Kohei Ichikawa edited this page Mar 15, 2016 · 17 revisions




The PRAGMA-ENT expedition was established in October 2013 with the goal of constructing a breakable international software-defined network (SDN) testbed for use by PRAGMA researchers and collaborators. PRAGMA-ENT is breakable in the sense that it offers complete freedom for researchers to access network resources to develop, experiment, and evaluate new ideas without concerns of interfering with a production network. PRAGMA-ENT will provide the necessary networking support to the PRAGMA multi-cloud and user-defined trust envelopes.

PRAGMA-ENT connects heterogeneous resources in different countries as illustrated in Figure 1 - sites may or may not have OpenFlow-enabled switches, and may or may not have direct connection to PRAGMA-ENT Layer-2 backbone. For participants not on the PRAGMA-ENT Layer-2 backbone, overlay network technologies (such as ViNe, developed at UF) will offer the necessary connectivity extensions.

PRAGMA-ENT Data Plane Figure 1. PRAGMA-ENT Data Plane. Hardware and software OpenFlow switches are connected via Layer-2 paths and/or Generic Routing Encapsulation (GRE) tunnels on ViNe overlays.

L2 Backbone

PRAGMA-ENT Layer 2 (L2) backbone consists of open-flow enabled hardware switches in seven institutions connected through high-speed research networks, as illustrated in Figure 2. VLANs (IEEE 802.1q) are appropriately mapped to feed direct L2 links to switches.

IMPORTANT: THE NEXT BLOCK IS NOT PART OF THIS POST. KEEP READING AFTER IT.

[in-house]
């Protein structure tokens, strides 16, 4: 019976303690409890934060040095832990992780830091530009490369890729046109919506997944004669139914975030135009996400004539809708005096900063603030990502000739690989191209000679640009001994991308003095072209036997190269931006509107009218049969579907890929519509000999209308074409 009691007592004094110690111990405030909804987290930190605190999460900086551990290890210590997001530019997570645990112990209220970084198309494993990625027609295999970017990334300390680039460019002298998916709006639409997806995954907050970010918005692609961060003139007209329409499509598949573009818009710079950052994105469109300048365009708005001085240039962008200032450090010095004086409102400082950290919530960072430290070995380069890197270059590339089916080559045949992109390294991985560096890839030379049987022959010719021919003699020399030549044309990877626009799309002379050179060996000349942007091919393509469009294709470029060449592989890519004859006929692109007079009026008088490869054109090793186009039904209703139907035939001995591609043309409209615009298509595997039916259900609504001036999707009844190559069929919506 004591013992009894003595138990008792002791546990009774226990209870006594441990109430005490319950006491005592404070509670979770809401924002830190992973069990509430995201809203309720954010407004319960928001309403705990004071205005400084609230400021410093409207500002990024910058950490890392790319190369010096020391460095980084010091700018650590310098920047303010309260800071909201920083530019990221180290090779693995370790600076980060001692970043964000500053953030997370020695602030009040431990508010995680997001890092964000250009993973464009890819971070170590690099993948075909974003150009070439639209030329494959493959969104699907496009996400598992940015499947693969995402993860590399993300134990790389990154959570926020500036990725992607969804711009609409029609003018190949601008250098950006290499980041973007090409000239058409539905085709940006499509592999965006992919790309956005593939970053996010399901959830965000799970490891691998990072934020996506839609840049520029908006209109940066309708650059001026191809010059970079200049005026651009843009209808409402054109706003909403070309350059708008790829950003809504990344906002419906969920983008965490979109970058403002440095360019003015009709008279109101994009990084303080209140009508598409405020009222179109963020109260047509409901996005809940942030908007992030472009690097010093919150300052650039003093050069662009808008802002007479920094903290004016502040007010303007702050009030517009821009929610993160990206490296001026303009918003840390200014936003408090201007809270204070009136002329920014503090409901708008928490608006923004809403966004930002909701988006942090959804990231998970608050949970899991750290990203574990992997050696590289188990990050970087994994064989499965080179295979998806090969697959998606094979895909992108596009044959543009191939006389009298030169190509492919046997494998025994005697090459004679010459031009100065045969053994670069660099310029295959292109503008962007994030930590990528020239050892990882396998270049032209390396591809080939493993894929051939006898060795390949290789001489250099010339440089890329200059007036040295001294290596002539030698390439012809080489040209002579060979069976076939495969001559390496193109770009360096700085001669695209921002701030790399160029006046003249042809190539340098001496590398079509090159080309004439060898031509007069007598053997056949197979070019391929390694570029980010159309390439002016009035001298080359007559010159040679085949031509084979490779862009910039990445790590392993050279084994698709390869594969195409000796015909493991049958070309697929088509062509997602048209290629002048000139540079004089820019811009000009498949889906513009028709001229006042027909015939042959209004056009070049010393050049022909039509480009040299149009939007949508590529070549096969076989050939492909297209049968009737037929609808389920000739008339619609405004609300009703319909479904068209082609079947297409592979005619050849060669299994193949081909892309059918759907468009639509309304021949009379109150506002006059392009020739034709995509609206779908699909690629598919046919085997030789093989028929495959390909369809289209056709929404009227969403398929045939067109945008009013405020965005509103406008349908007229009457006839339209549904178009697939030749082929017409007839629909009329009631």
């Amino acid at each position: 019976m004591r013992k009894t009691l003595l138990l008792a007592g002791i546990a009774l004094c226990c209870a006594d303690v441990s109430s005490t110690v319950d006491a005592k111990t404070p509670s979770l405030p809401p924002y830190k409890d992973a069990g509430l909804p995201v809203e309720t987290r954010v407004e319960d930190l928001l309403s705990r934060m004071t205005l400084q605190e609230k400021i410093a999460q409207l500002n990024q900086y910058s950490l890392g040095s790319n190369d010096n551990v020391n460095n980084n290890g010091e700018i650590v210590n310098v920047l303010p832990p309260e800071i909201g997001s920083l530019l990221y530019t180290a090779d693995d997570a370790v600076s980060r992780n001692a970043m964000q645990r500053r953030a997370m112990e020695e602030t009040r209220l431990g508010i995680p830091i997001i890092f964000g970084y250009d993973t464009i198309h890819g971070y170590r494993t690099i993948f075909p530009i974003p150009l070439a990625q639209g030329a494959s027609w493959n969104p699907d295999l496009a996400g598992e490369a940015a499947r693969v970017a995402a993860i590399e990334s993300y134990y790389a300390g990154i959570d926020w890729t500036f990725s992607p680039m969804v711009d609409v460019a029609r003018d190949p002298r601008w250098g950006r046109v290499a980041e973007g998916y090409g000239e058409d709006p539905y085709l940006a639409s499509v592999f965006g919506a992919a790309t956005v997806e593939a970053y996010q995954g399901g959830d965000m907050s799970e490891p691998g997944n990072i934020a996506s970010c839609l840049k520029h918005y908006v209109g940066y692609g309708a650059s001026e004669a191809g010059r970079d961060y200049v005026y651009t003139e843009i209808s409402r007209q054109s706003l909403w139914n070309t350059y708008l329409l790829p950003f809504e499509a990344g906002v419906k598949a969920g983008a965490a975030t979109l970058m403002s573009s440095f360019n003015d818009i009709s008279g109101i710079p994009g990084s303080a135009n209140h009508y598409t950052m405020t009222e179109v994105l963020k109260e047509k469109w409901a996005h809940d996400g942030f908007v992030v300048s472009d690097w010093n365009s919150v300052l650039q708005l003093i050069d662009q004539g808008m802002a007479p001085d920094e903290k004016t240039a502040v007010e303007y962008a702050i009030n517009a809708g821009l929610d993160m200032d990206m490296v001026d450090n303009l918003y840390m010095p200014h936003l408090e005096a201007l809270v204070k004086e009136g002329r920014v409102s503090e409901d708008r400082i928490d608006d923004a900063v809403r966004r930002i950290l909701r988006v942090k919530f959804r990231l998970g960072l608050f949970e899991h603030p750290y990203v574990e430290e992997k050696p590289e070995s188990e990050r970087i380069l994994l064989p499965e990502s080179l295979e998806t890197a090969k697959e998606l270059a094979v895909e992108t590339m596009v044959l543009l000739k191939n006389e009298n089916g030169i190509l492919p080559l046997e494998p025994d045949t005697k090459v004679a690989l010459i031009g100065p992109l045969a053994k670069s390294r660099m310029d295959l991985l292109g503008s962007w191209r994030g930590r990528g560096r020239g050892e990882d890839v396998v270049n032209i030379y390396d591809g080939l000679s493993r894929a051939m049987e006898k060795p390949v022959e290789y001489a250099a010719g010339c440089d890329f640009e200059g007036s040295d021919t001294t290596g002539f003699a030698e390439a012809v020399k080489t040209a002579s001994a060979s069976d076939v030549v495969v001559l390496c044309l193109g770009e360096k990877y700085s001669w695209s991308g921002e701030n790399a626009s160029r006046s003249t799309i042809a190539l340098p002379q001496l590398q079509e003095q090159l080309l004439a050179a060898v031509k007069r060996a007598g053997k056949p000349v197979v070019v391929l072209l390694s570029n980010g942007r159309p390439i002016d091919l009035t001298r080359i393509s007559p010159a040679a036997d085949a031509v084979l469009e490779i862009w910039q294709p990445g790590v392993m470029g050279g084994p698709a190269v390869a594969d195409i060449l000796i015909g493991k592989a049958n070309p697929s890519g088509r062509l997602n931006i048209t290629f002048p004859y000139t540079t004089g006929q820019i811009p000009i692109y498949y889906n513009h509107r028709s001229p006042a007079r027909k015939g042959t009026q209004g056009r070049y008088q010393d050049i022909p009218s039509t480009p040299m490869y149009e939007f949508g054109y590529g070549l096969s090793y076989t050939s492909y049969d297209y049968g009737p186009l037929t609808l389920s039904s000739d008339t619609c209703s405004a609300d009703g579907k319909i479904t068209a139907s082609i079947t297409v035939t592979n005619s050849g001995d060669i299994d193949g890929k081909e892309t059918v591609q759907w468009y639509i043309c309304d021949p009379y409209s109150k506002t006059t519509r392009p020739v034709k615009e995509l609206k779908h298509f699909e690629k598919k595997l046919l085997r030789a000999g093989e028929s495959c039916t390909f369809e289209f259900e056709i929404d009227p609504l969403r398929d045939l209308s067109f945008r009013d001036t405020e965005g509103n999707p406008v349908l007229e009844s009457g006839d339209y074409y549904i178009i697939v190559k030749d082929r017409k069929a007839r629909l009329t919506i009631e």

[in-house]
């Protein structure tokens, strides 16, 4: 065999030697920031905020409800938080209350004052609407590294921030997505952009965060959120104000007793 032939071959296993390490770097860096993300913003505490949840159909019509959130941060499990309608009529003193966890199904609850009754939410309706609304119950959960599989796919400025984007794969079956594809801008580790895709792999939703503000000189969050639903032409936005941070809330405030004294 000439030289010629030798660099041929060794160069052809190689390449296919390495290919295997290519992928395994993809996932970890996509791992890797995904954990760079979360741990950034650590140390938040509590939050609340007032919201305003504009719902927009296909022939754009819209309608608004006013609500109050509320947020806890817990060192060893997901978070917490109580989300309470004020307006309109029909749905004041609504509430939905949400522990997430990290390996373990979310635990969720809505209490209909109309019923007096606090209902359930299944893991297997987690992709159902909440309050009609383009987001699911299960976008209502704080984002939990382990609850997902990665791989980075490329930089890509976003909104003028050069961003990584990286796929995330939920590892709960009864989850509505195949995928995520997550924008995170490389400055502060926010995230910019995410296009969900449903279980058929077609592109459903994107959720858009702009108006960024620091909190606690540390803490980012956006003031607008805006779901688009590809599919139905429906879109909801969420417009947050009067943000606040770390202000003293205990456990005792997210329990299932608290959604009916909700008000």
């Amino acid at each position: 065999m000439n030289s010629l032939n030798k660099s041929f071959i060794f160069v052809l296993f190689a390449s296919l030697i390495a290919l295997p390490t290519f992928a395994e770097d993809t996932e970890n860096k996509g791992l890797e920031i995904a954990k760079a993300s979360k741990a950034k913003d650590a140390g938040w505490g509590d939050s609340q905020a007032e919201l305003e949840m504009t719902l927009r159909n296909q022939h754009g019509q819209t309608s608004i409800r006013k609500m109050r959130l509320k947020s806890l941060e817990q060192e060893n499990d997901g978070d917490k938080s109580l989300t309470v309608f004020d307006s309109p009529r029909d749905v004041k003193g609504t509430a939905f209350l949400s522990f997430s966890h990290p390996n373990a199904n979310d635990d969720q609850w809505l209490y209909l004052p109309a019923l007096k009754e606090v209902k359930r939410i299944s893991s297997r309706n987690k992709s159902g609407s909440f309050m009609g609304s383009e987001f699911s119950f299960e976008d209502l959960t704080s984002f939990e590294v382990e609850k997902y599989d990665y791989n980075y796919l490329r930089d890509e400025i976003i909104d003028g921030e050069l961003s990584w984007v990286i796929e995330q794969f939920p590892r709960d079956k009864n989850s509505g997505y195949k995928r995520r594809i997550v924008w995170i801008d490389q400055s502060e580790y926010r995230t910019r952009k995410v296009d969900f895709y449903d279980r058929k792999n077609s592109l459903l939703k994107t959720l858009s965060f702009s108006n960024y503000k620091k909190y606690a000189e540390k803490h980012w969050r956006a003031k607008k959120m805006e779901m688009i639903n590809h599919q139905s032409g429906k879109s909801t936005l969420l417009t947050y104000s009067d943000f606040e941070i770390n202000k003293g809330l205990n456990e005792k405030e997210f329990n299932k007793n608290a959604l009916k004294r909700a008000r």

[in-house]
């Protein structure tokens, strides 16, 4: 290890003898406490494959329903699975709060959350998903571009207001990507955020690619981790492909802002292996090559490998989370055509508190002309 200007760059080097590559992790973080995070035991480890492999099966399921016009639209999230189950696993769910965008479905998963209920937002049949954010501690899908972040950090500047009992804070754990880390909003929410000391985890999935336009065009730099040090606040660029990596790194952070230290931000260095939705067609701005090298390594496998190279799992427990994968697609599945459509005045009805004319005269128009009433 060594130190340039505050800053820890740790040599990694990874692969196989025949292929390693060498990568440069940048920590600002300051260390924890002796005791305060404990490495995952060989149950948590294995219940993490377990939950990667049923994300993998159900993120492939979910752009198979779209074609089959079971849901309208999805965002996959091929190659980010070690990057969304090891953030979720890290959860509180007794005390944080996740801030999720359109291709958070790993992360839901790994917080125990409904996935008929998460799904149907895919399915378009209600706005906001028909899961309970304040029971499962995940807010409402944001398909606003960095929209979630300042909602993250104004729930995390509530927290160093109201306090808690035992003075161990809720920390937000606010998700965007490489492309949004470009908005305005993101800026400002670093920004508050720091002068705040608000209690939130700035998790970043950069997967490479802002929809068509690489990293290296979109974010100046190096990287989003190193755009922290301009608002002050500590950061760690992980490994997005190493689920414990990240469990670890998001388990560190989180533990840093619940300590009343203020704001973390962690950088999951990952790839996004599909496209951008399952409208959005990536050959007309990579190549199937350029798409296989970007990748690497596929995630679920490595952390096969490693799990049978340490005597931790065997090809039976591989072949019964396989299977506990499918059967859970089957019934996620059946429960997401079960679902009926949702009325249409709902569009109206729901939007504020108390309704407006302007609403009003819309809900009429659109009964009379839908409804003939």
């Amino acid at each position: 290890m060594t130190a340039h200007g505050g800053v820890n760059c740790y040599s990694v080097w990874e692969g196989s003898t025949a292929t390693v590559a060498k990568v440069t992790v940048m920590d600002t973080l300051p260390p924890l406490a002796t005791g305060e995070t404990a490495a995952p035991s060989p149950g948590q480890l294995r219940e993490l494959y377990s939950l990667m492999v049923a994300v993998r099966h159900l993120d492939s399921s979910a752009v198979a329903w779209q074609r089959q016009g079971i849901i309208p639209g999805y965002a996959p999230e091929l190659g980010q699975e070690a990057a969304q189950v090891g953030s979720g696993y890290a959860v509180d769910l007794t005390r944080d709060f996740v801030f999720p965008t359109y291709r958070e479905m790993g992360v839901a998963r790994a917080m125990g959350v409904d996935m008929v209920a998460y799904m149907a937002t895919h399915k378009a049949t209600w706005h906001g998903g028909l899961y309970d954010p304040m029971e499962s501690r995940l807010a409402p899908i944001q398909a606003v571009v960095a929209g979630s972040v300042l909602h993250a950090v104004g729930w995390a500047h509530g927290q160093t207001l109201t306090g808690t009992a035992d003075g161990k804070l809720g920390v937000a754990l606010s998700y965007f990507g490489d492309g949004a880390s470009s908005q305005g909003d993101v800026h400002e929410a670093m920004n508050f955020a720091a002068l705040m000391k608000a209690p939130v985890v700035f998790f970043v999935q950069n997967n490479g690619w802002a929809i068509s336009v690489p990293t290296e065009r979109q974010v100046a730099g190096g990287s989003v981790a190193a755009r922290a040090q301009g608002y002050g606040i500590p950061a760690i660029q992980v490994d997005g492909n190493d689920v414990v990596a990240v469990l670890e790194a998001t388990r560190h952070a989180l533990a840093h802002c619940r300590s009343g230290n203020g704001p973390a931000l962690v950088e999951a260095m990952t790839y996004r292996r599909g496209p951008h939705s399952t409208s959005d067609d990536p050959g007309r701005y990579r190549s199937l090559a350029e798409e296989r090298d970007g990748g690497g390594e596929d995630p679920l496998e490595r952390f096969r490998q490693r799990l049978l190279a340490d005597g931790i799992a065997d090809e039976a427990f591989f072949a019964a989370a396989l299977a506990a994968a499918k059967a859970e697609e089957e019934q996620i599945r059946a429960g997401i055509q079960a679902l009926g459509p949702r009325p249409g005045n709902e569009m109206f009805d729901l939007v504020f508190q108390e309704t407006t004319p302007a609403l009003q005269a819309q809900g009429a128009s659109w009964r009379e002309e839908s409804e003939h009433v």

PRAGMA-ENT L2 Backbone Figure 2. PRAGMA-ENT L2 Backbone. High-speed research networks (FLR, Internet2, JGN-X, TWAREN, and PacificWave) interconnects OpenFlow-enabled hardware switches in the USA (University of Florida and University of California San Diego), Japan (Nara Institute of Science and Technology, Osaka University, and National Institute of Advanced Industrial Science and Technology), and Taiwan (National Applied Research Laboratories).

Control Plane

PRAGMA-ENT will provide a virtual network slice for each application, user, and/or project in order to enable independent and isolated development and evaluation of software-defined network functions (Figure 3). FlowVisor, FlowSpace Firewall, OpenVirteX and AutoVFlow are being evaluated to create virtual network slices.

PRAGMA-ENT Control Plane Figure 3. PRAGMA-ENT flow space control for slicing network.


  • OpenFlow-enabled Switches

    • PICA8 switch at UF, UCSD, NAIST, AIST
    • HP switch at Osaka-U
  • Servers

    • 19 nodes dedicated to PRAGMA-ENT at UF
    • 08 nodes dedicated to PRAGMA-ENT at UCSD
    • 04 nodes dedicated to PRAGMA-ENT at NAIST
    • 04 nodes dedicated to PRAGMA-ENT at AIST
    • 05 nodes dedicated to PRAGMA-ENT at Osaka-U

PRAGMA-ENT has support from Internet2, National Institute of Information and Communications Technology (NICT), Florida Lamda Rail (FLR), Pacific Wave, and TaiWan Advanced Research & Education Network (TWAREN) to establish an international Layer-2 network.


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